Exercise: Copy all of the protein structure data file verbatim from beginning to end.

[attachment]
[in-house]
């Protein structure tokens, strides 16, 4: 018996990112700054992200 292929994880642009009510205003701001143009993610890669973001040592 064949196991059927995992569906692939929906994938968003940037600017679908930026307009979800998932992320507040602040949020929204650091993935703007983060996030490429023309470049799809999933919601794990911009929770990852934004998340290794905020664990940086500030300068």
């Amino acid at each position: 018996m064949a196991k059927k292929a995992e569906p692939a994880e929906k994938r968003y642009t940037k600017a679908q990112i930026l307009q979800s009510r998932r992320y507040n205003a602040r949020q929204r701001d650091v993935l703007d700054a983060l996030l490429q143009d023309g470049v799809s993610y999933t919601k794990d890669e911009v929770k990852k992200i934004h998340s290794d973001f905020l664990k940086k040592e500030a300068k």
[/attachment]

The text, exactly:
[in-house]
């Protein structure tokens, strides 16, 4: 018996990112700054992200 292929994880642009009510205003701001143009993610890669973001040592 064949196991059927995992569906692939929906994938968003940037600017679908930026307009979800998932992320507040602040949020929204650091993935703007983060996030490429023309470049799809999933919601794990911009929770990852934004998340290794905020664990940086500030300068």
């Amino acid at each position: 018996m064949a196991k059927k292929a995992e569906p692939a994880e929906k994938r968003y642009t940037k600017a679908q990112i930026l307009q979800s009510r998932r992320y507040n205003a602040r949020q929204r701001d650091v993935l703007d700054a983060l996030l490429q143009d023309g470049v799809s993610y999933t919601k794990d890669e911009v929770k990852k992200i934004h998340s290794d973001f905020l664990k940086k040592e500030a300068k």